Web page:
Samsung CEO Arrested: Lee Jae-Yong, the heir to the Samsung conglomerate, has been paroled from prison in South Korea. After being found guilty of bribery and embezzlement in January, he served 207 days in jail, slightly over half of the term he was given. Former President Park Guen-Hye, currently in prison for bribery and corruption, was implicated in the case.
Lee’s grandfather started the company that would become Samsung Electronics and has served as the company’s de facto leader since 2014. Lee addressed the media briefly outside of the jail. “Concern for my well-being has been raised among the populace due to my actions.
Please accept my sincere apologies, “Lee said it this way. “I am listening to all the critiques, fears, and incredibly high expectations directed at me. As for myself, I intend to put forth a solid effort.” In January, a high court sentenced the 53-year-old to two and a half years in prison.
Lee was accused of funding two foundations run by Choi Soon-Sil, a friend of Park’s, 43bn won ($37.7m; £26.7m) in exchange for political favors, which allegedly included support for a contentious Samsung merger that opened the way for Lee to become eventual chairman of the conglomerate.
Approval from the national pension fund was required for sale. At the time of his conviction, the court noted that Lee “actively provided bribes and tacitly encouraged the president to utilize her office to promote his smooth transition” at the helm of Samsung. The court found Lee guilty of bribery, embezzlement, and concealment of around 8.6 billion won ($7.8m; £5.75m) in illegal proceeds.
The Justice Ministry released Lee because it was concerned about the pandemic’s impact on the South Korean economy and international trading. The presidential office of President Moon Jae-in issued a statement explaining the reasoning behind his release, pleading for everyone to be patient.
“We are well aware that opinions on the parole of Vice-Chairman Jay Y. Lee vary widely. One cannot deny the validity of the opposing viewpoints, “stated it. Contrarily, “many individuals have urged for his parole in this difficult situation,” with the expectation that he will contribute to the nation’s semiconductor and vaccine industries.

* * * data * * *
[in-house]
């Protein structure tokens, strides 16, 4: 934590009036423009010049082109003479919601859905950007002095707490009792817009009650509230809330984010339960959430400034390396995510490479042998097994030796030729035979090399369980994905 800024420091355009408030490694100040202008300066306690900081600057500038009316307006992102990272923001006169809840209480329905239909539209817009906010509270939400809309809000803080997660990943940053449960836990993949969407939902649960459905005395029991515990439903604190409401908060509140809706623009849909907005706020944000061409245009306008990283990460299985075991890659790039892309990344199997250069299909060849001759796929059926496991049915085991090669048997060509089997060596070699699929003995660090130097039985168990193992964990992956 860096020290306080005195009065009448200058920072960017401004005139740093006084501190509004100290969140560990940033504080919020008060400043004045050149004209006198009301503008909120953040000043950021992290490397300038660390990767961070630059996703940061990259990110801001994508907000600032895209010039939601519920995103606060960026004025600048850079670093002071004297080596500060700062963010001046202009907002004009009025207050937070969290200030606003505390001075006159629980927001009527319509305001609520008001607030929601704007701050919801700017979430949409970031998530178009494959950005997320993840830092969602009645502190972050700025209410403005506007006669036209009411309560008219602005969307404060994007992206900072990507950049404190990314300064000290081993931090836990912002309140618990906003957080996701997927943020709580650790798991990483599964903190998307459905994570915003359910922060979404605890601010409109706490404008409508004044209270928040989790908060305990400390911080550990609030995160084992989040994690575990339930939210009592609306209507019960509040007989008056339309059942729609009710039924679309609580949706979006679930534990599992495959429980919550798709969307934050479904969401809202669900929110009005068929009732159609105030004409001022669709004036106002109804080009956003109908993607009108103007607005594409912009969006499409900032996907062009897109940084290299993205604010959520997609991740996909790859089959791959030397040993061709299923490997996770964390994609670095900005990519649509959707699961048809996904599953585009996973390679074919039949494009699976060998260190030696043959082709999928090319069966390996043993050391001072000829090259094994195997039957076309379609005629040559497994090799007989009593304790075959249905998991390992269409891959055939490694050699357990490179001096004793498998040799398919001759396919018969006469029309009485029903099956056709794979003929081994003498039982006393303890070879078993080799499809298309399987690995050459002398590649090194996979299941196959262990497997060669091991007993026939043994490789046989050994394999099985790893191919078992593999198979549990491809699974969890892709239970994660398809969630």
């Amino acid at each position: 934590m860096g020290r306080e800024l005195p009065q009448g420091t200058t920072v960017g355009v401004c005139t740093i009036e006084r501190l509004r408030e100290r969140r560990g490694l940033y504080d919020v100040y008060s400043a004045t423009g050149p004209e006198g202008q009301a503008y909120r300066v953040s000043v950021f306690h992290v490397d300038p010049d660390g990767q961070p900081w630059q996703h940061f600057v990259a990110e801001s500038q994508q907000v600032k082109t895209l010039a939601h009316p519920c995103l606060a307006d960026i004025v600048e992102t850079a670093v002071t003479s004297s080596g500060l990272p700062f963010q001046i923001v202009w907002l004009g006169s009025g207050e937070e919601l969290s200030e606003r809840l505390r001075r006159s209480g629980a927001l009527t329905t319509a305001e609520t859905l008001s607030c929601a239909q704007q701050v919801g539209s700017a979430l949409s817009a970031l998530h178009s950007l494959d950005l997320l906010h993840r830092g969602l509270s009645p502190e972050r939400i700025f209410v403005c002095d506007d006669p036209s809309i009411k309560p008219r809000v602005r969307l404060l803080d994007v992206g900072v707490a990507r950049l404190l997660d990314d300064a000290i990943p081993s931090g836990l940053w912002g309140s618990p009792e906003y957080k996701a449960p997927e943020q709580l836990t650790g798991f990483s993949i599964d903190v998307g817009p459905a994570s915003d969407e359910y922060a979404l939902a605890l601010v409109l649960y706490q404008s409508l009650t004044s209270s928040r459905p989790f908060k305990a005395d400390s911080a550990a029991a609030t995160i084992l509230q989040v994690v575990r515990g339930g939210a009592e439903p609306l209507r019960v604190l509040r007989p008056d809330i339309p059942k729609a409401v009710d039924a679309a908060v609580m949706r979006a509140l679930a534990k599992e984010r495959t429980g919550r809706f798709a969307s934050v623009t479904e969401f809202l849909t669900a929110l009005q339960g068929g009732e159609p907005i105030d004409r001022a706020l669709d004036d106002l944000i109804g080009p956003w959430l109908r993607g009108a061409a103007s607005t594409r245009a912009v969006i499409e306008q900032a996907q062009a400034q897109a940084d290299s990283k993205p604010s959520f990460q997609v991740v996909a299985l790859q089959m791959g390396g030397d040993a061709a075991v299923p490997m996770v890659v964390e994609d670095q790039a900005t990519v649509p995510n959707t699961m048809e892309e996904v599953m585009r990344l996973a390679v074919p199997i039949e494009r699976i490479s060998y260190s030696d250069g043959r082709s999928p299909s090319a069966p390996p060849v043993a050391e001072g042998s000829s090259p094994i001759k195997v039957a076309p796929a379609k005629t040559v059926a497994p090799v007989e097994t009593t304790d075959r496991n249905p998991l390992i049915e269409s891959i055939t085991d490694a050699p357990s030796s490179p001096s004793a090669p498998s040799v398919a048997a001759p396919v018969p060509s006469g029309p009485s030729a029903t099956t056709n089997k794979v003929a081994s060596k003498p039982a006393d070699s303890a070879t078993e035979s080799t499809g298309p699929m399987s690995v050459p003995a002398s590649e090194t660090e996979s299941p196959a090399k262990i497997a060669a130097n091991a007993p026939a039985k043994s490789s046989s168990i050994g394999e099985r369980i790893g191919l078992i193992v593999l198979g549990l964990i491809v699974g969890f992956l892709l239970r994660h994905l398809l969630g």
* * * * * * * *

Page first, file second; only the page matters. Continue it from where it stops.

It is unclear if Lee will be able to run the company unless he is granted an exception from the five-year business restrictions that are part of his parole conditions. Any international travel plans he has will also require permission. If found guilty, Lee may serve additional time in prison on fraud and stock manipulation charges.
The Justice Ministry of South Korea appears to have made this choice purely for financial reasons. Get the Samsung heir out of jail and help the country regain its Covid feet. However, there is a political price to pay. With his election as president, Moon Jae-in pledged to reduce the influence of corporations in government.
More than a thousand civic groups connected to these protests penned a letter pleading with the government not to pardon the so-called “Crown Prince of Samsung.” These groups’ efforts to impeach Park Geun-Hye took months of demonstrations by millions of people.
However, the US Chamber of Commerce and Samsung pressured the government to release Jay Y. Lee. U.S. corporations argued that his release was critical due to the ongoing computer chip shortage. Samsung is considering massive investments in American semiconductor plants.
It’s also important to remember that earlier this year; the law was altered so that incarcerated people could be eligible for parole after serving 60% of their sentence. That’s why Mr. Lee was able to get out of jail today. Not even a pardon has saved him at this point.
The present administration in South Korea is betting that voters will reward the ruling party for its economic decisions more than if it committed to its earlier promises as the country heads into a presidential election season. If you think this is interesting, please share it with your friends. For more updates and the latest news regarding celebrities, Visit Newswatchlist.com.